Fox (n): carnivore of genus vulpes; crafty person; scavenger; (vb) to confuse; -ed (adj): to be drunk.
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Tuesday 10 July 2012

Not sorry at all.

FORGIVE me for saying so, but the act of apologising for things has got all out of whack.

It seems we've begun to confuse penitence with punishment, and public forgiveness with acts of public self-flagellation.

So Bob Diamond has been praised for turning down a £20m bonus when he had to resign for overseeing a department which fiddled its lending rates and cost Barclays customers trillions. He's going to struggle by on a year's salary of a mere £2m, although his notice period is six months.

Chancellor Gidiot is under pressure to say sorry for claiming Ed Balls had told the bank to do it, as though that would make anyone like either of them more.

On Sunday Andy 'Never Mind' Murray broke down in tears after failing to win Wimbledon and was within a ginger neck whisker of saying sorry to the watching millions for letting them down.

And even the Archbishop of Canterbury has joined the wave of apologies, saying his latest botched compromise over the issue of women bishops which made all sides furious meant everyone involved needed to "feel appropriate penitence" as he did.

Tiger Woods spent 13 minutes saying sorry for having lots of sex behind his wife's back. Mel Gibson grovelled publicly after saying 'Jews are responsible for all the wars in the world' in 2006 but it changed nothing - within six years he was accused of punching his girlfriend, calling Jews 'ovendodgers' and had to apologise to a screenwriter for screaming at him.

The principal reason for this new fetish isn't because we're any more plagued with self-doubt than we used to be, more conscious of public anger or even wary about being sued. It's mainly because people think that once you say sorry everyone forgets what you did.

As with so many things the finger can be pointed at Tony Blair for starting this dirty little habit. He apologised, variously, for the Irish potato famine of the 19th century, the slave trade, scrapping the Royal Yacht Britannia, the fox-hunting bill, and not doing something about Robert Mugabe.

One minute he feels great sorrow for the deaths of soldiers in Iraq and the next he says the civilian deaths were someone else's fault.

Thanks to him we now have people saying sorry for something every five minutes, when they're mainly just sorry at being found out.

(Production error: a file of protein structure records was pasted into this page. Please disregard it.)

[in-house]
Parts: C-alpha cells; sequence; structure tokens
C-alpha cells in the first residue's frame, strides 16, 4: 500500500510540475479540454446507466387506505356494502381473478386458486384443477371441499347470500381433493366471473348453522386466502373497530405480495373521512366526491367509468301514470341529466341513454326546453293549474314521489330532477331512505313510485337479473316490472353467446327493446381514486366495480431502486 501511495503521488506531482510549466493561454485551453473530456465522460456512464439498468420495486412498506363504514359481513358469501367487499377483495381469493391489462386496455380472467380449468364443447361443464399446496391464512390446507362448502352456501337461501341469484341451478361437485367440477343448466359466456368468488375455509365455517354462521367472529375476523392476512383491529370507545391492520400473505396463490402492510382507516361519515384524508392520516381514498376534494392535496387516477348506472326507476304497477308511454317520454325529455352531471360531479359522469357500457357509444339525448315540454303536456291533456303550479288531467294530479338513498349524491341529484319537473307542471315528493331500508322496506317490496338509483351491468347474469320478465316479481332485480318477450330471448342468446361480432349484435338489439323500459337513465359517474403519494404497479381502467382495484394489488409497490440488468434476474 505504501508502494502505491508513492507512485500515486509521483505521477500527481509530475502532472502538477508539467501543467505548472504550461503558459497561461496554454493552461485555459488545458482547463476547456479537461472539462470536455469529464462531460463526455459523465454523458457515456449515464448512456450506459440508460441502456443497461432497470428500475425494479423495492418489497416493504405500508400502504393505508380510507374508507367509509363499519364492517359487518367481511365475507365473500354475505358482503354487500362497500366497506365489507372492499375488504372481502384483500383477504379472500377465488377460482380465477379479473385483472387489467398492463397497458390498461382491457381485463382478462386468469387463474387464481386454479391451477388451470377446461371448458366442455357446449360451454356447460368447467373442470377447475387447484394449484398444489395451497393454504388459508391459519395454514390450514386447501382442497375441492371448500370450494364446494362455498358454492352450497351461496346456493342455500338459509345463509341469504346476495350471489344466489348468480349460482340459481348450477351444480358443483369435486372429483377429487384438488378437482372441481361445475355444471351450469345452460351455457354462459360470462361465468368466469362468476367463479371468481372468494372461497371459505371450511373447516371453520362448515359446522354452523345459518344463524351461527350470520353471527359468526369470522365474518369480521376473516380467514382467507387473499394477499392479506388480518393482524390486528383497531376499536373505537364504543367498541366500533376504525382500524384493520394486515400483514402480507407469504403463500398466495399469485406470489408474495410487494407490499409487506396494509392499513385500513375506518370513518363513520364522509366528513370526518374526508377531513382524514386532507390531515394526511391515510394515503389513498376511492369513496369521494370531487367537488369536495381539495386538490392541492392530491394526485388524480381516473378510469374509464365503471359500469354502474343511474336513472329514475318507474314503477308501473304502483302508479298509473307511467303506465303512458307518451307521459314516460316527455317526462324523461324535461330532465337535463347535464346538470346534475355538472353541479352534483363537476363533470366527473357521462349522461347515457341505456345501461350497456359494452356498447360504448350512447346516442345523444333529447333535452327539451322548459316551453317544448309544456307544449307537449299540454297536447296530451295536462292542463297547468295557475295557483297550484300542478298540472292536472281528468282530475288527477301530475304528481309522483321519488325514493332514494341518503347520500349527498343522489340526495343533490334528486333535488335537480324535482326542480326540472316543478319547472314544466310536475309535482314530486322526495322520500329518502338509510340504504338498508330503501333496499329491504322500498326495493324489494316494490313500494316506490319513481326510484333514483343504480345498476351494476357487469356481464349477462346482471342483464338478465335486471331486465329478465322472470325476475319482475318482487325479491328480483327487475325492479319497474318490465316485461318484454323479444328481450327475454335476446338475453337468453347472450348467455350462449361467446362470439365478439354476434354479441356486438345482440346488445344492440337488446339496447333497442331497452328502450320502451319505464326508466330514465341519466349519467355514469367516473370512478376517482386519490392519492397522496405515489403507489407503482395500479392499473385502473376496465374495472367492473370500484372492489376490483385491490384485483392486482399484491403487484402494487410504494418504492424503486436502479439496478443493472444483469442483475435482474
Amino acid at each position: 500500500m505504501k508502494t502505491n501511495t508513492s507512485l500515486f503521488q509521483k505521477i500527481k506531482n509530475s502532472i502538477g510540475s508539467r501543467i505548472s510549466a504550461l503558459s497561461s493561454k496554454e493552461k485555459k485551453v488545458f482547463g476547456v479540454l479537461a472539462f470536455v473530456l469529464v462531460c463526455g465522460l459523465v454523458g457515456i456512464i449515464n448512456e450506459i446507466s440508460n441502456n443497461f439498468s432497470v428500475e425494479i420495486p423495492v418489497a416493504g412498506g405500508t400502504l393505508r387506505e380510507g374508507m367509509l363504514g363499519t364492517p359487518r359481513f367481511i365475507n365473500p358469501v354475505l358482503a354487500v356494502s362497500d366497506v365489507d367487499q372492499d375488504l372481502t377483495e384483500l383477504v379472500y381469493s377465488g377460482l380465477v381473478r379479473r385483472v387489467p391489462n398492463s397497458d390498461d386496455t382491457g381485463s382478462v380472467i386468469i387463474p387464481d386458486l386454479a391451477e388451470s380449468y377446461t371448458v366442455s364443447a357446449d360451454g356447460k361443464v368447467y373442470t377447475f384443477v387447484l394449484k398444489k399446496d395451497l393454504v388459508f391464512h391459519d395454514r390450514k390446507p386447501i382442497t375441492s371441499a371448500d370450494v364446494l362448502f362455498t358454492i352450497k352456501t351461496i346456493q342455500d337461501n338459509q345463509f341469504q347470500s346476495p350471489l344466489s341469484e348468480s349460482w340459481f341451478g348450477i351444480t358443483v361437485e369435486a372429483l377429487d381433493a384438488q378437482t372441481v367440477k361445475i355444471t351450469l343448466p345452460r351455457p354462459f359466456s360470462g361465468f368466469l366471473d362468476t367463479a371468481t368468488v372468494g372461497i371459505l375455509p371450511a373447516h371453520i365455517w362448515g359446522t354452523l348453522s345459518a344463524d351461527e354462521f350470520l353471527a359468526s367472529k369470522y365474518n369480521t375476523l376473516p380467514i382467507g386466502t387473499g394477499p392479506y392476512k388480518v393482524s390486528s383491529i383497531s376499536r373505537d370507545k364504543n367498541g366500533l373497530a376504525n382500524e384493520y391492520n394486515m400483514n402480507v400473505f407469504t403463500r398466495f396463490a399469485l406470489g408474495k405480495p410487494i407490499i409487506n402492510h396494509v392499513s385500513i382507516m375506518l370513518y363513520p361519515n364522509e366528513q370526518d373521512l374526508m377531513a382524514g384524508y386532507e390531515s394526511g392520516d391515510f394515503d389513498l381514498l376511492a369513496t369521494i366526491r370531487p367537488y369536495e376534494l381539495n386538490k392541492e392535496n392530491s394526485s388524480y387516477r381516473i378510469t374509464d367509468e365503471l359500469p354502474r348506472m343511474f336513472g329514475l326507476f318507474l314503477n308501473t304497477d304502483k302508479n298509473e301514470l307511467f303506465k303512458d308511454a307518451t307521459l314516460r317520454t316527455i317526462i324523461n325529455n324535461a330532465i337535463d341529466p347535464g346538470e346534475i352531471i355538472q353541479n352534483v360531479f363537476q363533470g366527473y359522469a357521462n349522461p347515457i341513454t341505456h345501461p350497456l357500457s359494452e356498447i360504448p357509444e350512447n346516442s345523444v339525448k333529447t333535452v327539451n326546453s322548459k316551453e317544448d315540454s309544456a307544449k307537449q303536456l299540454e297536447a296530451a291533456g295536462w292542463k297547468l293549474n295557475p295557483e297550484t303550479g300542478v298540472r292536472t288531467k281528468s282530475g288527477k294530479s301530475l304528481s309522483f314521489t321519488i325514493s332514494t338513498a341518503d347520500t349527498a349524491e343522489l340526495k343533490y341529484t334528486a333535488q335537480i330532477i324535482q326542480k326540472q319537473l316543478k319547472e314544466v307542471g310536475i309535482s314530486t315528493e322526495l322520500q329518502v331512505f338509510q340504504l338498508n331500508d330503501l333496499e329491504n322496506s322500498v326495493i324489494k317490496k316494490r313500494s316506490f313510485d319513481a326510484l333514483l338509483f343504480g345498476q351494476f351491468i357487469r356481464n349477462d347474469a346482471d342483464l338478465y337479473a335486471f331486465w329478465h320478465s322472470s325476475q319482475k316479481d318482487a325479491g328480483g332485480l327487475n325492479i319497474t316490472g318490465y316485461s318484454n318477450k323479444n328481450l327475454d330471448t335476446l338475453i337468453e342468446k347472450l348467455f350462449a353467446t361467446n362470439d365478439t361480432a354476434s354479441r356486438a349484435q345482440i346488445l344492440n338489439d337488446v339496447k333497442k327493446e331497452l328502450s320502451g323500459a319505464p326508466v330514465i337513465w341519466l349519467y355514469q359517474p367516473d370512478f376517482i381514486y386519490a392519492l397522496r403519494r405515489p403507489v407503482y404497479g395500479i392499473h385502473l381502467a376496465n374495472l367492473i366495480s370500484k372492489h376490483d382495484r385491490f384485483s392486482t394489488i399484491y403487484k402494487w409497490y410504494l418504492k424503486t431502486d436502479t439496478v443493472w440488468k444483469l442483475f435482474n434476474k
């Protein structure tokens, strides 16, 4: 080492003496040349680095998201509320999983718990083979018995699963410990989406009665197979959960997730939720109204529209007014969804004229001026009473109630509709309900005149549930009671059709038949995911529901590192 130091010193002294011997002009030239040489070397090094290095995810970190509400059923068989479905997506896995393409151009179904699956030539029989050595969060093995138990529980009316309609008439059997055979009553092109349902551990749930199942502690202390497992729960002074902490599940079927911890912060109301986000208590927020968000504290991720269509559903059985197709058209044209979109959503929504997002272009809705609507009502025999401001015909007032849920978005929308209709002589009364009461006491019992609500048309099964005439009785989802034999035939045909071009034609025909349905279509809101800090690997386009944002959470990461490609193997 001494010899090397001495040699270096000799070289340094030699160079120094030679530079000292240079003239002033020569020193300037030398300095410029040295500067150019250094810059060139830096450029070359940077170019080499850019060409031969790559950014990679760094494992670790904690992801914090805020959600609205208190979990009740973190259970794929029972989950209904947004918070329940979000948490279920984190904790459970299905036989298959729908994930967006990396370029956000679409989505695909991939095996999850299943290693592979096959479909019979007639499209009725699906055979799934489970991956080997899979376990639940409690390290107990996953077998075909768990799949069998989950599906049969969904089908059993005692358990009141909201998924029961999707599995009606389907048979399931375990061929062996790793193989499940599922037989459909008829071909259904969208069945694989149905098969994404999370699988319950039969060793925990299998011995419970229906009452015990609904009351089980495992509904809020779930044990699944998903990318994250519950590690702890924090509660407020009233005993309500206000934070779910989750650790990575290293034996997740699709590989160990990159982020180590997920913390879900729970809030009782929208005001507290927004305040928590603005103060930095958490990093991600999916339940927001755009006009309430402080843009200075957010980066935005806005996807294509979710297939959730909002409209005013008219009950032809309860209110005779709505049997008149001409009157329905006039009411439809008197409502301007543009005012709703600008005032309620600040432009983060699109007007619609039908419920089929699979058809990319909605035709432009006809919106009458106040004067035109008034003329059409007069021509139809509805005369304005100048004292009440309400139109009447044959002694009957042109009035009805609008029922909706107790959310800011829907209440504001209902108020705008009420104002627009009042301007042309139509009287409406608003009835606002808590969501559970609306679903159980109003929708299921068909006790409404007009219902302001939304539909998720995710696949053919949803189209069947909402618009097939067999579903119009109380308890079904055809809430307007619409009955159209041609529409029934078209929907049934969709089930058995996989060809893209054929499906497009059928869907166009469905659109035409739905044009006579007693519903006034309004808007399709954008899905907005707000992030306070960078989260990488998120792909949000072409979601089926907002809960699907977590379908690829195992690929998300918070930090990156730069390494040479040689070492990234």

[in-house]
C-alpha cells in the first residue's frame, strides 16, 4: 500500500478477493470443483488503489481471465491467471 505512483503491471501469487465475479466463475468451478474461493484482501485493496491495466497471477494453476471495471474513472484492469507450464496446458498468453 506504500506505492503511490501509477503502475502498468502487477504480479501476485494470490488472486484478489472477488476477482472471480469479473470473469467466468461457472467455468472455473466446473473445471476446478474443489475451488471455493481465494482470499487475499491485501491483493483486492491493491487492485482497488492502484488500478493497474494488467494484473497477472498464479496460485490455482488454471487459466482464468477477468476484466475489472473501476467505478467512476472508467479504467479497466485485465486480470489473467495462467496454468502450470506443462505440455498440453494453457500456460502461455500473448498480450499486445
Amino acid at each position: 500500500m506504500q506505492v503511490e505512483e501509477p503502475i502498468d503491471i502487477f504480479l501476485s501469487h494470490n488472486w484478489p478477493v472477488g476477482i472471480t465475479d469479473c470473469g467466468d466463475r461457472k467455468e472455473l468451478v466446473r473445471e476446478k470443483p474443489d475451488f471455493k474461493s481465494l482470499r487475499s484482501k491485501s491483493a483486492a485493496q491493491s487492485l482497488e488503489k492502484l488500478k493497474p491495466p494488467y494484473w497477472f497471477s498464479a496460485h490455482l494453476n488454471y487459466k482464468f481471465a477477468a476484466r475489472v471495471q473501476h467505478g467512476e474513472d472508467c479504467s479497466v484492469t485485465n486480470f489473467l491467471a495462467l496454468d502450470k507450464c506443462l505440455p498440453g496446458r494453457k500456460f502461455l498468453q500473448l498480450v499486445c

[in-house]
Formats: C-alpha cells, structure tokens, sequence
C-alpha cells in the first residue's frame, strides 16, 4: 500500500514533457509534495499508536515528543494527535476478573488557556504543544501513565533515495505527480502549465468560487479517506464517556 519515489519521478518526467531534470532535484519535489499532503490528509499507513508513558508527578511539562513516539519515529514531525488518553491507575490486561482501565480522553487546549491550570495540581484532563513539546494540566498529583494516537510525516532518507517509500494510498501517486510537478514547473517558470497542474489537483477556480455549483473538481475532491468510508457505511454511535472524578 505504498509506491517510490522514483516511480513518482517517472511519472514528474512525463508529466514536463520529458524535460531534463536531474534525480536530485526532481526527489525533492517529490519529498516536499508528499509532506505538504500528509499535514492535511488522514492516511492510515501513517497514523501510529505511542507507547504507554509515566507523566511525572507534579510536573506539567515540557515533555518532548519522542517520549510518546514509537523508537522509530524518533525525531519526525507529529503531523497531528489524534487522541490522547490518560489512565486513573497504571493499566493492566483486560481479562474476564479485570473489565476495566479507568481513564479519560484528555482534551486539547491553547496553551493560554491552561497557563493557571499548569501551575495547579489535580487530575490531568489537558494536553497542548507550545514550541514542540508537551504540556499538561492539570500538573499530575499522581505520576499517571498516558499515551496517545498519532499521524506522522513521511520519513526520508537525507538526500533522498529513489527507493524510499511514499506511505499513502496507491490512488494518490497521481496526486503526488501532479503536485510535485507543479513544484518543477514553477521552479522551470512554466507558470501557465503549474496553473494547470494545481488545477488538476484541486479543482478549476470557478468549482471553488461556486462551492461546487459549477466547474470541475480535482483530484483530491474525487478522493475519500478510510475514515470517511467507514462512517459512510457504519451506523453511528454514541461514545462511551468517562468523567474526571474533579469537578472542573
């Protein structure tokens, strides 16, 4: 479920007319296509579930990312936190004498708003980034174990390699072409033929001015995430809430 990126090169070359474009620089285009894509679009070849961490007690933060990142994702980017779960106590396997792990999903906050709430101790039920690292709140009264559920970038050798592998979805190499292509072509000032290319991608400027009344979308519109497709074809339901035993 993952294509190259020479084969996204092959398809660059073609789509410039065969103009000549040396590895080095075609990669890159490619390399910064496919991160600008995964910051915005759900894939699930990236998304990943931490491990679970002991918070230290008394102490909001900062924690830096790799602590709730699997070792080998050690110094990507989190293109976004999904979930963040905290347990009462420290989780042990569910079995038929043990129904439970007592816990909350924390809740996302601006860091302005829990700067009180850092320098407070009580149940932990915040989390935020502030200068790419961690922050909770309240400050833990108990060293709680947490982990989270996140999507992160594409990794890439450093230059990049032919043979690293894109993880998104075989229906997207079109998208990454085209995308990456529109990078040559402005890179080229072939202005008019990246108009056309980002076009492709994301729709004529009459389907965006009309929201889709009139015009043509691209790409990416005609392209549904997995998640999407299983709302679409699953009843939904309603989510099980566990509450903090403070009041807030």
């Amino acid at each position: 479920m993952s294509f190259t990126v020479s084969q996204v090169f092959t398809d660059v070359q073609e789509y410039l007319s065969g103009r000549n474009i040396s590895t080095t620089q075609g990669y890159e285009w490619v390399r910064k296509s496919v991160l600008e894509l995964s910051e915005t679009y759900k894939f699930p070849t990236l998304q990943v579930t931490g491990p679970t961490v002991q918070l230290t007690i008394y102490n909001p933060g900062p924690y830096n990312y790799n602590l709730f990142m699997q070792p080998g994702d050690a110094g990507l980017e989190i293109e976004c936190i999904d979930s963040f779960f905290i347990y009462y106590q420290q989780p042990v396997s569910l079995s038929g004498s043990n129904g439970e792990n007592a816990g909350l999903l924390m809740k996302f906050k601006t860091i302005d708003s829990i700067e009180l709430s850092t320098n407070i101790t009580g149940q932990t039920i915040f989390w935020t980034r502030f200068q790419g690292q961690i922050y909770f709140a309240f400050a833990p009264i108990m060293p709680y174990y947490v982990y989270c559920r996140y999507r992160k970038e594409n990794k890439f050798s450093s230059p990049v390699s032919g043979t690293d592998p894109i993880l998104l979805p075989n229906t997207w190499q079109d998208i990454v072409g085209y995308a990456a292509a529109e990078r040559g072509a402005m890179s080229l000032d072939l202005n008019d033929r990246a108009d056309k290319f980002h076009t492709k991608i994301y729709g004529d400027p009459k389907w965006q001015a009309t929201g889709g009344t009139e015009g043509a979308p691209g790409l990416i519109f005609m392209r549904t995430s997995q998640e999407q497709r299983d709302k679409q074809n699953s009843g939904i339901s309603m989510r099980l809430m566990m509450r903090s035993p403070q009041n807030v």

Would Bob Diamond have turned down his bonus if he knew about the fiddling at his bank but no-one else did? Would Tiger Woods have called a press conference to reveal he was a sex addict if the National Winkuirer hadn't tracked down his women? Was Tony Blair sorry for so many things because it took attention off the things he wasn't sorry about?

And never mind them. We all do it - we say sorry to stop an argument with loved ones even when we think we're in the right, when someone else steps on our foot, or when we ask someone why they haven't done something they should.

And because it's used too much it's lost its value. Proper regret is hard to believe because we hear the words used too often and too cheaply to be of much use when we really need to express it.

It makes any public apology - even an honest one - empty and meaningless. Even if the chancellor apologises for making claims about the opposition there is not much evidence for, none of us will think better of anyone involved.

The only answer is to keep the word 'sorry' for when we really are - for all of us, from the humbled office worker all the way up to the Prime Minister, to say it only when we really mean it.

Bob Diamond will be sorry only when he needs a job and can't get one, like the 2.61million unemployed. That's never going to happen, so I don't want to hear him say it and I'm less than impressed he thinks sorrow is the same as stopping a financial transaction.

The best we can hope for is that the bankers who bear responsibility are caught, prosecuted, and jailed where the only markets they can fiddle will be the 10-year inter-wing lending rate for snout.

Gidiot and Ed Balls should both be sorry for lots of things but no-one has enough time to hear it, so they can simply apologise for wasting our time with their schoolgirl spats when they ought to be suggesting ways of making sure the banks don't spank us all again, then crack on with it.

Andy Murray and his detractors need to realise he was one of the last two in the greatest tennis Grand Slam in the world and made the best player of all time break a sweat to win the title, and that is worth a fist-punch and a "BOOYAH!" in anyone's book.

Tiger Woods has to apologise for cheating to his wife and family, not us, Mel Gibson needs to live in a kibbutz for a year, the one thing Tony Blair does not need to regret is the foxhunting bill and the Archbishop of Canterbury needs to woman the hell up.

Save the sorries for special occasions - for an upset loved one, an angry police officer, for the judicial inquiries that will probably be set up into every trade in the country before long. Save it for when you start a war or lose all the money, and maybe then we'll believe it when it's said.

Otherwise one day you'll find out what 'sorry' really means, and no-one will listen to you say it.

If the chap in the red coat would just stay still...